Students in orbit

With their Celesta nanosatellite, UM students have just been selected by the European Space Agency for the "Fly Your Satellite" call for projects. Students with their feet firmly on the ground, but their heads already in the stars...

Muriel Bernard (CSU supervisor), Denis Siveton, Baptiste Trotabas, Alexis Courtois, Maël Galliot, Raffaëllo Secondo, Xavier Laurand (CSU supervisor)

This latest addition is called Celesta. It is the latest in a series of satellites designed by students at the University of Montpellier. The first of these, named Robusta, took off from Kourou in 2012. Like its predecessors from the Centre Spatial Universitaire de Montpellier, Celesta belongs to the family of nanosatellites: concentrates of technology that can measure from 10 to 50 cm on a side.

University Space Center

The European Space Agency's (ESA) "Fly Your Satellite" call for projects rewards the best university nanosatellite projects from all over Europe. The success of the CELESTA project means that France is now represented among the 6 European winners: the University of Montpellier (France), the Polytechnic University of Catalonia (Spain), the University College Dublin (Ireland) and Queen's University Belfast (Ireland), the Instituto Superior Técnico (Portugal), Sapienza-University of Rome (Italy), and the University of Southampton (UK).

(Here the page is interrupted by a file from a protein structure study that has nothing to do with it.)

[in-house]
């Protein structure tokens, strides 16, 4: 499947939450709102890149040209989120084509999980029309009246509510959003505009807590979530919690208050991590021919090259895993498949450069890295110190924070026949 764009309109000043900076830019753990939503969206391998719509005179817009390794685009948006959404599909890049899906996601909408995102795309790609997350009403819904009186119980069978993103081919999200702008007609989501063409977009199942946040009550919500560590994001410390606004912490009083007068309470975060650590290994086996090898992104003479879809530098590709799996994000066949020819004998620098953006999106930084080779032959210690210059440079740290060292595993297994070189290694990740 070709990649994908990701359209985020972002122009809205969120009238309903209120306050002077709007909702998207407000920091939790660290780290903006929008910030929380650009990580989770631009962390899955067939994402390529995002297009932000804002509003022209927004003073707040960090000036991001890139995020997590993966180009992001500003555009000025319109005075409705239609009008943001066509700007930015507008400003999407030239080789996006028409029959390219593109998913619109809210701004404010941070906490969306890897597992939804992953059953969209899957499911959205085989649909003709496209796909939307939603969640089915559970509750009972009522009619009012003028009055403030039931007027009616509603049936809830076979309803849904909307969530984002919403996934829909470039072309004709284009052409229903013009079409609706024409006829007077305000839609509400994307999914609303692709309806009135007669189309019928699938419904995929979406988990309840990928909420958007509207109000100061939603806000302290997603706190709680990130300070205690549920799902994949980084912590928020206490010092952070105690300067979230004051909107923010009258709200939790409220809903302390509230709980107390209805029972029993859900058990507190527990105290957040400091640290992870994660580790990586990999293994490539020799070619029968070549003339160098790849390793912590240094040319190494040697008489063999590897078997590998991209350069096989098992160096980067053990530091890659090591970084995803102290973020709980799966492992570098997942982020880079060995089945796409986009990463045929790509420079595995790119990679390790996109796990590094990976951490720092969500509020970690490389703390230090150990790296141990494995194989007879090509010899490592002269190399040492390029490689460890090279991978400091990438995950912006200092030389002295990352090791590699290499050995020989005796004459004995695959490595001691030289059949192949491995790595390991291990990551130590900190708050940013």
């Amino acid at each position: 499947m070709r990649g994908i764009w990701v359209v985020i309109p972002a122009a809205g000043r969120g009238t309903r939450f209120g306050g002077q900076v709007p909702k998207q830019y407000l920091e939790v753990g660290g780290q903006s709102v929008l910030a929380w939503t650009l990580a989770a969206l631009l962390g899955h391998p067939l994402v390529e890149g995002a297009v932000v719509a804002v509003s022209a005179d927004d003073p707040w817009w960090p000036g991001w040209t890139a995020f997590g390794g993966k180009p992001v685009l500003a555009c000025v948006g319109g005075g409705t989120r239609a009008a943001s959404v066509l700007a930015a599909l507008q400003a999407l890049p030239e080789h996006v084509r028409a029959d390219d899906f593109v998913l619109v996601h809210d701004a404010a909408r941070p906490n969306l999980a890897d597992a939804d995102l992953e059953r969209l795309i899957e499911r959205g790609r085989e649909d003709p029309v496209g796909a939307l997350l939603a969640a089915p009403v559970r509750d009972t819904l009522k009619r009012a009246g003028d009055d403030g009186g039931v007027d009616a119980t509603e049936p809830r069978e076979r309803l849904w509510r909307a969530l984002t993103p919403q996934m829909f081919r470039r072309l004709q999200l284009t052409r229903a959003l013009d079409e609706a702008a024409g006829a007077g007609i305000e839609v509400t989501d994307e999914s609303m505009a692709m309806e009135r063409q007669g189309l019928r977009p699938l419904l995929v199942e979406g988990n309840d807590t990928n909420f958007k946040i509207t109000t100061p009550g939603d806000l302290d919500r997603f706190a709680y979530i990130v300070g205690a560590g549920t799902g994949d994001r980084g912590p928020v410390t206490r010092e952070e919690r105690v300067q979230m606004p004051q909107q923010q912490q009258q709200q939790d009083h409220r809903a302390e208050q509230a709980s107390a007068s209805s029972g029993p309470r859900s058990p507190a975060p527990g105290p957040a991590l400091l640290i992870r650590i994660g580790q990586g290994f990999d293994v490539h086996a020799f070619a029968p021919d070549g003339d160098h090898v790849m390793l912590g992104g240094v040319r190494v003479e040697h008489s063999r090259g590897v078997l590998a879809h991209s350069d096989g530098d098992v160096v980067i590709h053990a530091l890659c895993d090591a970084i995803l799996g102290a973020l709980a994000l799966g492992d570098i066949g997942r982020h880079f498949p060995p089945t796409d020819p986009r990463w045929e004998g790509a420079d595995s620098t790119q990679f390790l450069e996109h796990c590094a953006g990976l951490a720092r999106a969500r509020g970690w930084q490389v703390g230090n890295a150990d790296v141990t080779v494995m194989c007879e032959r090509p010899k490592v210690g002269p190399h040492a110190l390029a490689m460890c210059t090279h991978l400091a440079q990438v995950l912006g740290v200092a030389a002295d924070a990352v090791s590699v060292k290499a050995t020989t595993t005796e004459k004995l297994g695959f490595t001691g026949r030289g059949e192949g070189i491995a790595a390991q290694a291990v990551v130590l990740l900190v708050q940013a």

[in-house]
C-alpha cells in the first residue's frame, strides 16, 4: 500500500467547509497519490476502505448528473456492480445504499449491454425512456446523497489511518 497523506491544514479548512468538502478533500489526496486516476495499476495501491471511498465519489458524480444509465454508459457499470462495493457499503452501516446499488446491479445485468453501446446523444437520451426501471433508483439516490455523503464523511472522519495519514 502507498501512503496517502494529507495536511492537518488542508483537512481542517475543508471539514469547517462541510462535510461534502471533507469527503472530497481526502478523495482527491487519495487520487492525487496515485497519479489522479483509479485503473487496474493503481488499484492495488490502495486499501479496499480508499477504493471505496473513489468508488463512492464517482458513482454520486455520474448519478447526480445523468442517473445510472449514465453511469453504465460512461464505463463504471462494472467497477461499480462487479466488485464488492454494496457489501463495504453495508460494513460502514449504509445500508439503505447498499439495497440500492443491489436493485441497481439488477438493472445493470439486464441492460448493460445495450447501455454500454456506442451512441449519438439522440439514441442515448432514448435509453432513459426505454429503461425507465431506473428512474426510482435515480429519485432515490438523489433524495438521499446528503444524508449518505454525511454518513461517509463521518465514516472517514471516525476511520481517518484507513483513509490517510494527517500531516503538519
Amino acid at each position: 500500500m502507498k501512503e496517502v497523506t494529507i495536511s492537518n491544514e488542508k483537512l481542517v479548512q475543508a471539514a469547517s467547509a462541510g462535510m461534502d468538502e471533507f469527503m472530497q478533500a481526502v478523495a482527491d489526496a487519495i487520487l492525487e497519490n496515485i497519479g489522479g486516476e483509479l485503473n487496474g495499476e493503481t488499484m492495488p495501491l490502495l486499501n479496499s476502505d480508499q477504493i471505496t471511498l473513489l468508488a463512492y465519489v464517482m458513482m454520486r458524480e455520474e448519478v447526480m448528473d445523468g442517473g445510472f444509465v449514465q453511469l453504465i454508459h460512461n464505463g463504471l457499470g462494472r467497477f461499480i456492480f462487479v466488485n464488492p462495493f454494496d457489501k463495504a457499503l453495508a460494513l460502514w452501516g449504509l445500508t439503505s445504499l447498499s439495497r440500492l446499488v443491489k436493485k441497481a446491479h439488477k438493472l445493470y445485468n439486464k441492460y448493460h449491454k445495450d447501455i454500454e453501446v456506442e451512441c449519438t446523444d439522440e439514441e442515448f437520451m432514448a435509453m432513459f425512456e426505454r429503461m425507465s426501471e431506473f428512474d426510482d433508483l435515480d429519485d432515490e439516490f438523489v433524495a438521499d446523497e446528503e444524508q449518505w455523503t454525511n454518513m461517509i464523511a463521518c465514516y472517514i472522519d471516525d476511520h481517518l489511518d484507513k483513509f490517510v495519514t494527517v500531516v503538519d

Developed with the support of the European Nuclear Center Research , Celesta aims to measure radiation in the space environment. The winning students will receive support for their project from ESA experts, as well as a free launch from the International Space Station. This is further recognition for the Centre Spatial Universitaire (CSU) of the University of Montpellier, France's leading university space center.

Space professions

The 5 Montpellier students who went to the Netherlands to defend their nanosatellite can now savor their success. " The jury of experts was impressive, but the experience of the Centre Spatial Universitaire de Montpellier gave us confidence in the quality of the project... This victory shows the excellence of our nanosatellite training at the Centre Spatial and the University of Montpellier, which will be further enhanced with this follow-up win. It's exciting and encouraging for our future in space".

Partners of the Centre Spatial Universitaire and of the Van Allen Foundation, which supports it financially and strategically, big names from the world of industry are patrons and help these students throughout their studies. Students who are building their future in a promising field: that of space-related professions.


Mini maxis

Tiny satellites, gigantic challenge. Nanosatellites represent a strategic niche in the fast-growing space discovery market. Their main advantage? Their price: a few hundred thousand euros, a thousand times less than a large geostationary satellite.

" This asset enables us to test the viability of new technologies without too much risk, for example, by assessing their resistance to cosmic radiation," explains Laurent Dusseau, Director of the Centre Spatial Universitaire. " Nanosatellites are the ultimate barrier to commercialization. In return, they benefit from pioneering technologies.